It’s Hadoop’s world. We just live in it. Welcome to #hw2011!
That was the starting battle-cry from Mike Olsen, CEO of Cloudera as he kicked off the third Hadoop World Conference. Indeed, after drinking the kool-aid for two days, I’ve been almost fully ingested, stored and transformed even if I have yet to be accessed, let alone managed.
For it seems that within a few years, all digital information, including my electronic Freudian id and perhaps my ego as well, will be deposited into Hadoop, forever ready to be accessed via any number of different social and structured graphs.
Some have speculated that within five years, Hadoop will hold 50% of the world’s information. I now believe that to be true, albeit potentially a copy of the other 50%, if not uniquely in Hadoop.
Hadoop and its Google ancestors enable storage on a scale and scope never previously possible with baked-in redundancy and resiliency at lower operational cost than big iron solutions. And the software is free, needing nothing more common commodity hardware and a Java host.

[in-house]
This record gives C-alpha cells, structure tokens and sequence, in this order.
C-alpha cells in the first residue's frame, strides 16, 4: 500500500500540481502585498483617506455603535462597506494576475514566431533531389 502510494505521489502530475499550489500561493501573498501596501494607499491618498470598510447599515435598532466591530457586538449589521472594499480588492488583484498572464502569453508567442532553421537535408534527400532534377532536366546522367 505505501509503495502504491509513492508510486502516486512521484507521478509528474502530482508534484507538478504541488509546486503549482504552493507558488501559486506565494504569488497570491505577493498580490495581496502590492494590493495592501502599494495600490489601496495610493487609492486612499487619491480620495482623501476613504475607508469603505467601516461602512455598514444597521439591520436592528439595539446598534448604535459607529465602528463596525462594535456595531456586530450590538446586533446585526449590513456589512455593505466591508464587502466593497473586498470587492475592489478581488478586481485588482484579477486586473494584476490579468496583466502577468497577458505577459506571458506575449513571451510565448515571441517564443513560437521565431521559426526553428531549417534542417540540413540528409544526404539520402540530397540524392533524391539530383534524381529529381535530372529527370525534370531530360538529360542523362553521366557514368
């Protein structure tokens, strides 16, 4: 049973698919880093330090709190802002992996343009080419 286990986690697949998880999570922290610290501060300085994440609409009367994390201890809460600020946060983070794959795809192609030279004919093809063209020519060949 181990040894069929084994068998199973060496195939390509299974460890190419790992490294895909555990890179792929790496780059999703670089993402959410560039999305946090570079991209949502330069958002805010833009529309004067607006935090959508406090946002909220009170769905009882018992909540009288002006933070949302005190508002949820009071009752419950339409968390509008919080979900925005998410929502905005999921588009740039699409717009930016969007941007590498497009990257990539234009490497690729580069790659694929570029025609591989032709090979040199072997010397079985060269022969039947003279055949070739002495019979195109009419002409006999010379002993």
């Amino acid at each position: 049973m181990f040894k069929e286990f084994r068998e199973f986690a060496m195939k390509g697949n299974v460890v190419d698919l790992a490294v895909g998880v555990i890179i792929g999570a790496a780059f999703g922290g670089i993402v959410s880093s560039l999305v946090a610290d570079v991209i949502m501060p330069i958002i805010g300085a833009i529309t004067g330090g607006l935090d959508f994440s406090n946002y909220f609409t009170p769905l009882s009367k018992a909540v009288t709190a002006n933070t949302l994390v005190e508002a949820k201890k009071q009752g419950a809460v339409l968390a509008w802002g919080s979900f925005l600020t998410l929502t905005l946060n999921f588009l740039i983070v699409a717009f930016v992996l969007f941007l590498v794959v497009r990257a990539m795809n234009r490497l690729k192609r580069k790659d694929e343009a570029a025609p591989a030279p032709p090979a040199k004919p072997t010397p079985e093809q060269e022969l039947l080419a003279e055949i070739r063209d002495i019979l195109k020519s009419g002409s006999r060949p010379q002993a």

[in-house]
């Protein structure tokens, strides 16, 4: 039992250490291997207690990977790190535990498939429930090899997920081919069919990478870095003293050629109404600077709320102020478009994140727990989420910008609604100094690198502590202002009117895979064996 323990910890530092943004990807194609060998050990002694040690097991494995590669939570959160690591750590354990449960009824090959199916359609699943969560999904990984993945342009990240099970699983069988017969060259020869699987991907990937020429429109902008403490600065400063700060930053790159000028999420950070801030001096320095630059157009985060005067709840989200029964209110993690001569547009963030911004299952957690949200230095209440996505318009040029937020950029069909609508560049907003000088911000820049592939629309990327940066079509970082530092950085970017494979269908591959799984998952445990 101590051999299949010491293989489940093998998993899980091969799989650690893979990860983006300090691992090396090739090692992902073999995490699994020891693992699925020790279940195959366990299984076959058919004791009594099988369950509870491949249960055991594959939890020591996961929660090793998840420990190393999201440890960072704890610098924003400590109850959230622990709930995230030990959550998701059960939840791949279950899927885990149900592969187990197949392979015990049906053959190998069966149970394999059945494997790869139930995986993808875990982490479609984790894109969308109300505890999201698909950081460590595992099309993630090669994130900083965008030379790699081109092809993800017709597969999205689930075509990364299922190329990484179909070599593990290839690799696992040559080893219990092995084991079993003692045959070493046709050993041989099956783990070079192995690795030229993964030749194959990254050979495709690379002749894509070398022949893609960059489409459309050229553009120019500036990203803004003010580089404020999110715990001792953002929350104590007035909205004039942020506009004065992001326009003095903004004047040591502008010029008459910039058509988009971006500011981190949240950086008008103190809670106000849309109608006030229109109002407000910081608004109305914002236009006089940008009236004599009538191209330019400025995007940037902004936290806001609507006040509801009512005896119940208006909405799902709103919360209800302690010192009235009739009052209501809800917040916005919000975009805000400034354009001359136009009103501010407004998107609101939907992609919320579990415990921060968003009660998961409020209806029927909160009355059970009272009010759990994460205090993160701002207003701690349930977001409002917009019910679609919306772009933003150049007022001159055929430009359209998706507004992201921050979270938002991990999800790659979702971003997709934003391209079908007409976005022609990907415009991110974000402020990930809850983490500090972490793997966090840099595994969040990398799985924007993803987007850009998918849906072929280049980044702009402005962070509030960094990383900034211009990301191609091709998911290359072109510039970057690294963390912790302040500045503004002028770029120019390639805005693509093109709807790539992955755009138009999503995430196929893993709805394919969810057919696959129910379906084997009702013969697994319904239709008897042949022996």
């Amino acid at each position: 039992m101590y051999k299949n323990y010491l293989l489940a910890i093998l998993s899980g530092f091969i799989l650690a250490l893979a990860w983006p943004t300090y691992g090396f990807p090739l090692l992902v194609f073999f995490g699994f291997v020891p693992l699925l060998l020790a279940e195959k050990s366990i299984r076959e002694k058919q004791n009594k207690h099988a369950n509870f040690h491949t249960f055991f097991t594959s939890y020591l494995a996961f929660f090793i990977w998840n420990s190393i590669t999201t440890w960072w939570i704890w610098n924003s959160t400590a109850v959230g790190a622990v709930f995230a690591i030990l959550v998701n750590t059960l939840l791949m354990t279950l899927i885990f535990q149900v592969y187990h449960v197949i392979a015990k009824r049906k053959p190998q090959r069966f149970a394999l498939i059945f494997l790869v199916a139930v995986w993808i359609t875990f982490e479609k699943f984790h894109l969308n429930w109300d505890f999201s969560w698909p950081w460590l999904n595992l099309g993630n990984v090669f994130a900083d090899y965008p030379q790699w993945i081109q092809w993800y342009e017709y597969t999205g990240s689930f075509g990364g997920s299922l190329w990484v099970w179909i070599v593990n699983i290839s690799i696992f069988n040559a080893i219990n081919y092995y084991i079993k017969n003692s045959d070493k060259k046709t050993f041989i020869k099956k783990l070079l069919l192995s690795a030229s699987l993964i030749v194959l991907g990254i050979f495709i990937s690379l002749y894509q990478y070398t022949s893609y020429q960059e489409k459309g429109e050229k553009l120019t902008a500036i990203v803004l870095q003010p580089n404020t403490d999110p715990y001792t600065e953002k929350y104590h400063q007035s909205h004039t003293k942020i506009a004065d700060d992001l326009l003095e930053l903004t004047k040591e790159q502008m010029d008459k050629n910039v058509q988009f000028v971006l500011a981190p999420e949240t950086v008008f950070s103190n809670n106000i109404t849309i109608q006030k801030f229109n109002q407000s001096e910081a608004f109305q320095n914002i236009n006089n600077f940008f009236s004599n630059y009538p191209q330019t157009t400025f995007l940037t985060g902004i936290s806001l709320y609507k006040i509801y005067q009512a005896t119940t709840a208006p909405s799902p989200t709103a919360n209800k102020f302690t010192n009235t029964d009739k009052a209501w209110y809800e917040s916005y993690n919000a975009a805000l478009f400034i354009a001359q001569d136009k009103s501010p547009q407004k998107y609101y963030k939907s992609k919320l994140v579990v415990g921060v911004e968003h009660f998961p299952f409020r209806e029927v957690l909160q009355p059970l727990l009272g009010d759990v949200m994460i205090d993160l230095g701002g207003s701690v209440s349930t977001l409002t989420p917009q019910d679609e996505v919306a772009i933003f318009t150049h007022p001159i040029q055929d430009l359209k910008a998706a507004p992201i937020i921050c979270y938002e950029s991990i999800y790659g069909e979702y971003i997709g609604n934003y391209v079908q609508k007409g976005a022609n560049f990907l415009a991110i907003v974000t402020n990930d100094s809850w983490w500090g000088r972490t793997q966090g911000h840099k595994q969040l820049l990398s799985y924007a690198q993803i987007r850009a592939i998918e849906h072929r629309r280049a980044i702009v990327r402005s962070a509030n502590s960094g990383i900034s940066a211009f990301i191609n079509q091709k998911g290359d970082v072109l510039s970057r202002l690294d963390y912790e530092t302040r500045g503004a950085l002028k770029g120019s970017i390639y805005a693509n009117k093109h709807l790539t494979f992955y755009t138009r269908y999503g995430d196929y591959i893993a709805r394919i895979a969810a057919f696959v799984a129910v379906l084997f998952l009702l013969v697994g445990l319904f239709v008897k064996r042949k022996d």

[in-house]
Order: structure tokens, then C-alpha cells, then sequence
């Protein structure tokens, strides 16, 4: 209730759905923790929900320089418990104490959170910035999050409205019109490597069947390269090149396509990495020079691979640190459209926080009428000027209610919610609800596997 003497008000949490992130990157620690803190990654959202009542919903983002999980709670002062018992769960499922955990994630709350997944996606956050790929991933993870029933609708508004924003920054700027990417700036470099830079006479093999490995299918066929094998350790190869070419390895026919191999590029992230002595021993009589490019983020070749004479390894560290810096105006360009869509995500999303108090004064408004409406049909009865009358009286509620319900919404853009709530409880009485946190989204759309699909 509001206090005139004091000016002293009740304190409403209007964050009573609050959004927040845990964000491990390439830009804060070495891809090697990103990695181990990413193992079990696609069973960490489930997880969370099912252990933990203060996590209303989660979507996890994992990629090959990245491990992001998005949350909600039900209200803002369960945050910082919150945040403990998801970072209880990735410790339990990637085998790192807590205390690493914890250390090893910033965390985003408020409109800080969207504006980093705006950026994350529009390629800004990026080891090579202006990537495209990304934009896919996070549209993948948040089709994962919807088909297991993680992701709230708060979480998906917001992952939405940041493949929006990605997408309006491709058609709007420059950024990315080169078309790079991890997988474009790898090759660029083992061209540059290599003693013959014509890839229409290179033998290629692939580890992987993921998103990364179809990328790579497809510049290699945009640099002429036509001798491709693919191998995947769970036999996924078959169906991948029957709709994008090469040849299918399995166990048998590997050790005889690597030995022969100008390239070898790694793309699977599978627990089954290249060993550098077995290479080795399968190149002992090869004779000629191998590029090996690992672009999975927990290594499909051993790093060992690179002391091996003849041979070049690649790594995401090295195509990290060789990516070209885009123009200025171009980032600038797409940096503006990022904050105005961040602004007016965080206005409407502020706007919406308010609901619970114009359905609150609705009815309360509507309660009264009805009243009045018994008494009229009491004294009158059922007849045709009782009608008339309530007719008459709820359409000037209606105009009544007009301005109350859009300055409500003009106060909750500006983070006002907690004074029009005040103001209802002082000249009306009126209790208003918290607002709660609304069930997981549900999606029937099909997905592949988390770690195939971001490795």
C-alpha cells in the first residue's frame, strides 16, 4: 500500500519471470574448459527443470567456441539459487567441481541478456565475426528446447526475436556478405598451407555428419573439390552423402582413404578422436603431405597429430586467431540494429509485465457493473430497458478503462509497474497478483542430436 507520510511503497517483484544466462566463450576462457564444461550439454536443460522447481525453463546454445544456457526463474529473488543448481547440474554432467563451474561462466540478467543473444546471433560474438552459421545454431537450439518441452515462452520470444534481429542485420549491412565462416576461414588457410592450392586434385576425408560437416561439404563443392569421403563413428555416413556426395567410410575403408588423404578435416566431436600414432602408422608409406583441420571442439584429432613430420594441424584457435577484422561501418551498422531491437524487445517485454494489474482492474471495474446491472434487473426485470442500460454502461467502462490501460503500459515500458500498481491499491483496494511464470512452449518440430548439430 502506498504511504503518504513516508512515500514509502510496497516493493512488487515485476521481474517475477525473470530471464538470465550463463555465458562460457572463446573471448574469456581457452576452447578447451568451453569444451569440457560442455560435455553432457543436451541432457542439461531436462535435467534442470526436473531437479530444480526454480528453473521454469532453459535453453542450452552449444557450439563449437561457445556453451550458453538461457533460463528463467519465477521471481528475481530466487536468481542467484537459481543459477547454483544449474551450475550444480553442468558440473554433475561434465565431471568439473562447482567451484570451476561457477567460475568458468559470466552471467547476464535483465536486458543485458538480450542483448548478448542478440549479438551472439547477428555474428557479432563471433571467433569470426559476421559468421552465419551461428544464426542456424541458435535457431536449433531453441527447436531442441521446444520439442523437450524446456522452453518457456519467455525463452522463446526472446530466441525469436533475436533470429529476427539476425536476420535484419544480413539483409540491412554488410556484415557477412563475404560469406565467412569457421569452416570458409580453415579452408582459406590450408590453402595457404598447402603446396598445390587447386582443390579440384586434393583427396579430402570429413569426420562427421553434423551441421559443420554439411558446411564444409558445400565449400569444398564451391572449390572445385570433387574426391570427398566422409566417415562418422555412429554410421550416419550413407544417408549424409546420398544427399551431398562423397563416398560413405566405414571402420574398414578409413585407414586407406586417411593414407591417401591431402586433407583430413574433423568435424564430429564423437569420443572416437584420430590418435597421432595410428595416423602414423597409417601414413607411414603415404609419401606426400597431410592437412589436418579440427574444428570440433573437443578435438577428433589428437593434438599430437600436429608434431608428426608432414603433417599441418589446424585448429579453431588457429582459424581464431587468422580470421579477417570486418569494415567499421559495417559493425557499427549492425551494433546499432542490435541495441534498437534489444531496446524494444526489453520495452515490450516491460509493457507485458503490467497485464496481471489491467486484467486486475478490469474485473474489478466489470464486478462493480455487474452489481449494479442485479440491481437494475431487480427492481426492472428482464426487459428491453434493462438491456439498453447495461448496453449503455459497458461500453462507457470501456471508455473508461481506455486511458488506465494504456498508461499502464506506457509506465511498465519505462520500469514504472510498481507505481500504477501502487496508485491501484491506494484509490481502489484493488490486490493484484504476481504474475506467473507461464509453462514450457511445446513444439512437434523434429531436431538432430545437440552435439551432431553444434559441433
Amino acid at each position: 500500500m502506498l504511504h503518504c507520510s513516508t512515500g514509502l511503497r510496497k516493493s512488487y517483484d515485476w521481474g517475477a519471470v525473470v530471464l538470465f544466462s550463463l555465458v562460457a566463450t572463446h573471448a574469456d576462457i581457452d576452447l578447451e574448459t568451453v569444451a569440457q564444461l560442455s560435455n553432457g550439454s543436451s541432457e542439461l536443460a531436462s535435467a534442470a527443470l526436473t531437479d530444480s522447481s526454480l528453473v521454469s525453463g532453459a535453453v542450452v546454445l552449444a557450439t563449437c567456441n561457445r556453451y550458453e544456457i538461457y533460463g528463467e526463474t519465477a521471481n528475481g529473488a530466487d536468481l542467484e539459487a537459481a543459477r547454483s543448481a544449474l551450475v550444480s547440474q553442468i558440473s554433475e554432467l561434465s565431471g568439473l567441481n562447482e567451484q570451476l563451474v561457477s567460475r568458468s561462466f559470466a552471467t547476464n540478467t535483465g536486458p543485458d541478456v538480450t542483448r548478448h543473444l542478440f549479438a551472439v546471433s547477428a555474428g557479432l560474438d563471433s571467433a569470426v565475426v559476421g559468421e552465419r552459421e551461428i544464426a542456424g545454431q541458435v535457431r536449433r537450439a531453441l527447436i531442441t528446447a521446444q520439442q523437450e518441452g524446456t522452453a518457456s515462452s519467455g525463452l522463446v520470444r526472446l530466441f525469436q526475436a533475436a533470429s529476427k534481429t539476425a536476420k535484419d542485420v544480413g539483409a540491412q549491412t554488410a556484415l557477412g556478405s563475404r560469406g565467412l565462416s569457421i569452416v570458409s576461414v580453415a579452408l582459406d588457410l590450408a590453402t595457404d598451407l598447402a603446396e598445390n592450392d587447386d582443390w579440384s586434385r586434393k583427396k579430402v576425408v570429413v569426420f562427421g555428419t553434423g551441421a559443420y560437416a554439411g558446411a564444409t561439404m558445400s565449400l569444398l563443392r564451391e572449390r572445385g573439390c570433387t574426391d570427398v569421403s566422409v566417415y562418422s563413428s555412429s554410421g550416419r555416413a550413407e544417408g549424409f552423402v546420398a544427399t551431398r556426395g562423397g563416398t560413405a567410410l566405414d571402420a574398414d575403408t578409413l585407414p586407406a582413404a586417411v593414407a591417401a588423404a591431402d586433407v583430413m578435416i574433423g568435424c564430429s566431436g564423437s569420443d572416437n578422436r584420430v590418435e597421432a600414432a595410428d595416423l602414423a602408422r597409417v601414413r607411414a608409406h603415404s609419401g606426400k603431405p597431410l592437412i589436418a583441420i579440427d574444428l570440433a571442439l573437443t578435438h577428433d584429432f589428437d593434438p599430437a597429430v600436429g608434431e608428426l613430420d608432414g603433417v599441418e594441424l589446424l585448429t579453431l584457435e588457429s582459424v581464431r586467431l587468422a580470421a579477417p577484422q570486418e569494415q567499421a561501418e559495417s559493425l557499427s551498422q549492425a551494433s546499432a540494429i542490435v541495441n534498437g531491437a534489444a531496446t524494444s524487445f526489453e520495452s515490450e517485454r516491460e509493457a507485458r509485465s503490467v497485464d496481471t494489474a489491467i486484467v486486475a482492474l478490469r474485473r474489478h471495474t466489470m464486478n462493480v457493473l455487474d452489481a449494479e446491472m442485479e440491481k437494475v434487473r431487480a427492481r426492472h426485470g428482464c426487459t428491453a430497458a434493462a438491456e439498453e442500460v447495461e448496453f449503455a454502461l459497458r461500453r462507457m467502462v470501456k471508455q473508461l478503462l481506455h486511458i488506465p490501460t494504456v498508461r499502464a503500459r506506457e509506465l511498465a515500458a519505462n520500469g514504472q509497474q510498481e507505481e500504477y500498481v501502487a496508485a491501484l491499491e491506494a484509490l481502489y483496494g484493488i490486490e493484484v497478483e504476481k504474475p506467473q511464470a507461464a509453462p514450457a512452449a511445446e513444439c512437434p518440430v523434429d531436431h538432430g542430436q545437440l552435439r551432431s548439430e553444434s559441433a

Google created and shared the concept. Doug Cutting and a colleague started an independent Apache licensed implementation five years ago. Since then, it has been adopted by the largest web properties: Facebook, Twitter, eBay among others. Even major enterprises like JP Morgan and Disney have been using it in production for at least two years.
Commercially supported releases are available from Cloudera and Hortonworks.
Hadoop is still in the early adopter stage and has not yet crossed Geoff Moore’s Chasm. This is most reminiscent of the state of the web circa 1994. Forward looking companies are making incredible strides in competitive advantage using primitive tools and smart developers.
Cloudera is doing great job in championing the ecosystem. They recognize that growing the overall market and adoption is the correct long term path to riches. I look forward to #hw2012.